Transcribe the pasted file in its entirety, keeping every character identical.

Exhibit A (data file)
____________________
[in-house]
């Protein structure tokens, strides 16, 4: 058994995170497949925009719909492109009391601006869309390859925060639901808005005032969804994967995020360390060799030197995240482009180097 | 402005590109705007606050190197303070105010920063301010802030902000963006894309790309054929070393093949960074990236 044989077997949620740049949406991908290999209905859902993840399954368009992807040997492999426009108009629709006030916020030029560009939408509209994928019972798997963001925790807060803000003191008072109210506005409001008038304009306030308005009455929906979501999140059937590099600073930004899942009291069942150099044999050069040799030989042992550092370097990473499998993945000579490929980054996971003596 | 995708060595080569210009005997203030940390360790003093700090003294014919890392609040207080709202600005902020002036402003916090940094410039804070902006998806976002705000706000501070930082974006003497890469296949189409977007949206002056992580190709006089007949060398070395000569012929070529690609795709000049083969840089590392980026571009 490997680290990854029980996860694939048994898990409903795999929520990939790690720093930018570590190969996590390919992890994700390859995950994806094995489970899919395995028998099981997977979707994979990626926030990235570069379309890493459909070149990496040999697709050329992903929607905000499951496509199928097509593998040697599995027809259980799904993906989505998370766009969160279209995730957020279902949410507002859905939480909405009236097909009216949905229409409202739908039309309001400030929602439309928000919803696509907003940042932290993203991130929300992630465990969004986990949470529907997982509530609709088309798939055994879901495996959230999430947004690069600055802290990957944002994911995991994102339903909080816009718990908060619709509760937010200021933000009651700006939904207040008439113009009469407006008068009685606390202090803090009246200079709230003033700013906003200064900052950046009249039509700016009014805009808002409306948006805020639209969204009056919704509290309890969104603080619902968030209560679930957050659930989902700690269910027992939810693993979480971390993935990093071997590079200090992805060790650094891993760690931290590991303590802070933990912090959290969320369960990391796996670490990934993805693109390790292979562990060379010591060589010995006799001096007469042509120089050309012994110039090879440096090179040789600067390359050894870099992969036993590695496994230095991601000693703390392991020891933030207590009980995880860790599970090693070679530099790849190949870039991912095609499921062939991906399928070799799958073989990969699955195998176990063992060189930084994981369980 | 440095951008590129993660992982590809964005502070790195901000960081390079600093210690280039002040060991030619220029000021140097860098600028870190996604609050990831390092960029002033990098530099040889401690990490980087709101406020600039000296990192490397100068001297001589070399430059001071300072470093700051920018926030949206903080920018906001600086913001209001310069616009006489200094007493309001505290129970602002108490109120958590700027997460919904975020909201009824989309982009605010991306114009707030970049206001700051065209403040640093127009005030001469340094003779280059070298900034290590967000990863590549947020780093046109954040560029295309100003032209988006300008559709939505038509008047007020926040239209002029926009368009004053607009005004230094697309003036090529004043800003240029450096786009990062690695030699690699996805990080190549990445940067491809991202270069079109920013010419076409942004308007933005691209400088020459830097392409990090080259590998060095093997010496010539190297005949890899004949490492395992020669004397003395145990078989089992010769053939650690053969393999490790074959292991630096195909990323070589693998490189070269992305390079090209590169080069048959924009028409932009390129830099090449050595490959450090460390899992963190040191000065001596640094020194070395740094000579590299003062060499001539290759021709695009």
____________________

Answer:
[in-house]
């Protein structure tokens, strides 16, 4: 058994995170497949925009719909492109009391601006869309390859925060639901808005005032969804994967995020360390060799030197995240482009180097 | 402005590109705007606050190197303070105010920063301010802030902000963006894309790309054929070393093949960074990236 044989077997949620740049949406991908290999209905859902993840399954368009992807040997492999426009108009629709006030916020030029560009939408509209994928019972798997963001925790807060803000003191008072109210506005409001008038304009306030308005009455929906979501999140059937590099600073930004899942009291069942150099044999050069040799030989042992550092370097990473499998993945000579490929980054996971003596 | 995708060595080569210009005997203030940390360790003093700090003294014919890392609040207080709202600005902020002036402003916090940094410039804070902006998806976002705000706000501070930082974006003497890469296949189409977007949206002056992580190709006089007949060398070395000569012929070529690609795709000049083969840089590392980026571009 490997680290990854029980996860694939048994898990409903795999929520990939790690720093930018570590190969996590390919992890994700390859995950994806094995489970899919395995028998099981997977979707994979990626926030990235570069379309890493459909070149990496040999697709050329992903929607905000499951496509199928097509593998040697599995027809259980799904993906989505998370766009969160279209995730957020279902949410507002859905939480909405009236097909009216949905229409409202739908039309309001400030929602439309928000919803696509907003940042932290993203991130929300992630465990969004986990949470529907997982509530609709088309798939055994879901495996959230999430947004690069600055802290990957944002994911995991994102339903909080816009718990908060619709509760937010200021933000009651700006939904207040008439113009009469407006008068009685606390202090803090009246200079709230003033700013906003200064900052950046009249039509700016009014805009808002409306948006805020639209969204009056919704509290309890969104603080619902968030209560679930957050659930989902700690269910027992939810693993979480971390993935990093071997590079200090992805060790650094891993760690931290590991303590802070933990912090959290969320369960990391796996670490990934993805693109390790292979562990060379010591060589010995006799001096007469042509120089050309012994110039090879440096090179040789600067390359050894870099992969036993590695496994230095991601000693703390392991020891933030207590009980995880860790599970090693070679530099790849190949870039991912095609499921062939991906399928070799799958073989990969699955195998176990063992060189930084994981369980 | 440095951008590129993660992982590809964005502070790195901000960081390079600093210690280039002040060991030619220029000021140097860098600028870190996604609050990831390092960029002033990098530099040889401690990490980087709101406020600039000296990192490397100068001297001589070399430059001071300072470093700051920018926030949206903080920018906001600086913001209001310069616009006489200094007493309001505290129970602002108490109120958590700027997460919904975020909201009824989309982009605010991306114009707030970049206001700051065209403040640093127009005030001469340094003779280059070298900034290590967000990863590549947020780093046109954040560029295309100003032209988006300008559709939505038509008047007020926040239209002029926009368009004053607009005004230094697309003036090529004043800003240029450096786009990062690695030699690699996805990080190549990445940067491809991202270069079109920013010419076409942004308007933005691209400088020459830097392409990090080259590998060095093997010496010539190297005949890899004949490492395992020669004397003395145990078989089992010769053939650690053969393999490790074959292991630096195909990323070589693998490189070269992305390079090209590169080069048959924009028409932009390129830099090449050595490959450090460390899992963190040191000065001596640094020194070395740094000579590299003062060499001539290759021709695009």